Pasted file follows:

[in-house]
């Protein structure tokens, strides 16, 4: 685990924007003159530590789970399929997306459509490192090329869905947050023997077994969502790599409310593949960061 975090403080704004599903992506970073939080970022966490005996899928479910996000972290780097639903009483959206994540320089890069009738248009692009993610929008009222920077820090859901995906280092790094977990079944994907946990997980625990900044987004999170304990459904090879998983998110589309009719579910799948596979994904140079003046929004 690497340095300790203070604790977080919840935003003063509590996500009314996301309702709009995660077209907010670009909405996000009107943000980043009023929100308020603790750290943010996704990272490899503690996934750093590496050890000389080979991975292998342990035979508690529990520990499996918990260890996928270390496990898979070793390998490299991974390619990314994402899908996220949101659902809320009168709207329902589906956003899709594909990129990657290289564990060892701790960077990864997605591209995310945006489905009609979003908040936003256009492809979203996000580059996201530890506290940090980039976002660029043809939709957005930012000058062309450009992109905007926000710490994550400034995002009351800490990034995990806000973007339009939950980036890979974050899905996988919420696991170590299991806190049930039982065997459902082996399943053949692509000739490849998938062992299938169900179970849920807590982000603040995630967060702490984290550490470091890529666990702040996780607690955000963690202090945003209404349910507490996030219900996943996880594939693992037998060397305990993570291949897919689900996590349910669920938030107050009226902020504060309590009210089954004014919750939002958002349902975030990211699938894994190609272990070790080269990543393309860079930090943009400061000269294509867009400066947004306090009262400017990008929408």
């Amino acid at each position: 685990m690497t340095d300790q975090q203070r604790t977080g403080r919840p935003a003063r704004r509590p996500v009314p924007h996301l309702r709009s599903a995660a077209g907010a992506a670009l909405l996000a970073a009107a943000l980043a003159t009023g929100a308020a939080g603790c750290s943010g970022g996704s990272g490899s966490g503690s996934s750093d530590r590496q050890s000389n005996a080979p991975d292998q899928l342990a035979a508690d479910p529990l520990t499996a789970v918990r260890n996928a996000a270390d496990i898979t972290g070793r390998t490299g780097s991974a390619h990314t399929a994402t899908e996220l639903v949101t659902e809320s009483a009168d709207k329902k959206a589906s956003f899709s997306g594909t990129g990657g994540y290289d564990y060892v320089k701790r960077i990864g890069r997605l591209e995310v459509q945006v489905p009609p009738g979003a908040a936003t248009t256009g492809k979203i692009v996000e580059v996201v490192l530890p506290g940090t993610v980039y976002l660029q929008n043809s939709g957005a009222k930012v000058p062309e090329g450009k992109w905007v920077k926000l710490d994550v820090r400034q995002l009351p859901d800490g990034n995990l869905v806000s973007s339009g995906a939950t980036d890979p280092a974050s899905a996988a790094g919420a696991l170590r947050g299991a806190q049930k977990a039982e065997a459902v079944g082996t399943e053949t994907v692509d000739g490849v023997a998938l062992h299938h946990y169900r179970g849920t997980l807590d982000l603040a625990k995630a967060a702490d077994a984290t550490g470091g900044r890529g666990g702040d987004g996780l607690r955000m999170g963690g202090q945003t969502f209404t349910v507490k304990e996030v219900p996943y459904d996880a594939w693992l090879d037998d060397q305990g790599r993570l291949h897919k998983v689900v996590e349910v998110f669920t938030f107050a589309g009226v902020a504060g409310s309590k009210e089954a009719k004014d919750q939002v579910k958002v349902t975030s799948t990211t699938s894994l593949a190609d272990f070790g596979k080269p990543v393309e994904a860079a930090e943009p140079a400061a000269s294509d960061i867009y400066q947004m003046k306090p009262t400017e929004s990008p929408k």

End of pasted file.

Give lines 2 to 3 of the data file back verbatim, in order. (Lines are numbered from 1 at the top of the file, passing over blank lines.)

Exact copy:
């Protein structure tokens, strides 16, 4: 685990924007003159530590789970399929997306459509490192090329869905947050023997077994969502790599409310593949960061 975090403080704004599903992506970073939080970022966490005996899928479910996000972290780097639903009483959206994540320089890069009738248009692009993610929008009222920077820090859901995906280092790094977990079944994907946990997980625990900044987004999170304990459904090879998983998110589309009719579910799948596979994904140079003046929004 690497340095300790203070604790977080919840935003003063509590996500009314996301309702709009995660077209907010670009909405996000009107943000980043009023929100308020603790750290943010996704990272490899503690996934750093590496050890000389080979991975292998342990035979508690529990520990499996918990260890996928270390496990898979070793390998490299991974390619990314994402899908996220949101659902809320009168709207329902589906956003899709594909990129990657290289564990060892701790960077990864997605591209995310945006489905009609979003908040936003256009492809979203996000580059996201530890506290940090980039976002660029043809939709957005930012000058062309450009992109905007926000710490994550400034995002009351800490990034995990806000973007339009939950980036890979974050899905996988919420696991170590299991806190049930039982065997459902082996399943053949692509000739490849998938062992299938169900179970849920807590982000603040995630967060702490984290550490470091890529666990702040996780607690955000963690202090945003209404349910507490996030219900996943996880594939693992037998060397305990993570291949897919689900996590349910669920938030107050009226902020504060309590009210089954004014919750939002958002349902975030990211699938894994190609272990070790080269990543393309860079930090943009400061000269294509867009400066947004306090009262400017990008929408």
């Amino acid at each position: 685990m690497t340095d300790q975090q203070r604790t977080g403080r919840p935003a003063r704004r509590p996500v009314p924007h996301l309702r709009s599903a995660a077209g907010a992506a670009l909405l996000a970073a009107a943000l980043a003159t009023g929100a308020a939080g603790c750290s943010g970022g996704s990272g490899s966490g503690s996934s750093d530590r590496q050890s000389n005996a080979p991975d292998q899928l342990a035979a508690d479910p529990l520990t499996a789970v918990r260890n996928a996000a270390d496990i898979t972290g070793r390998t490299g780097s991974a390619h990314t399929a994402t899908e996220l639903v949101t659902e809320s009483a009168d709207k329902k959206a589906s956003f899709s997306g594909t990129g990657g994540y290289d564990y060892v320089k701790r960077i990864g890069r997605l591209e995310v459509q945006v489905p009609p009738g979003a908040a936003t248009t256009g492809k979203i692009v996000e580059v996201v490192l530890p506290g940090t993610v980039y976002l660029q929008n043809s939709g957005a009222k930012v000058p062309e090329g450009k992109w905007v920077k926000l710490d994550v820090r400034q995002l009351p859901d800490g990034n995990l869905v806000s973007s339009g995906a939950t980036d890979p280092a974050s899905a996988a790094g919420a696991l170590r947050g299991a806190q049930k977990a039982e065997a459902v079944g082996t399943e053949t994907v692509d000739g490849v023997a998938l062992h299938h946990y169900r179970g849920t997980l807590d982000l603040a625990k995630a967060a702490d077994a984290t550490g470091g900044r890529g666990g702040d987004g996780l607690r955000m999170g963690g202090q945003t969502f209404t349910v507490k304990e996030v219900p996943y459904d996880a594939w693992l090879d037998d060397q305990g790599r993570l291949h897919k998983v689900v996590e349910v998110f669920t938030f107050a589309g009226v902020a504060g409310s309590k009210e089954a009719k004014d919750q939002v579910k958002v349902t975030s799948t990211t699938s894994l593949a190609d272990f070790g596979k080269p990543v393309e994904a860079a930090e943009p140079a400061a000269s294509d960061i867009y400066q947004m003046k306090p009262t400017e929004s990008p929408k």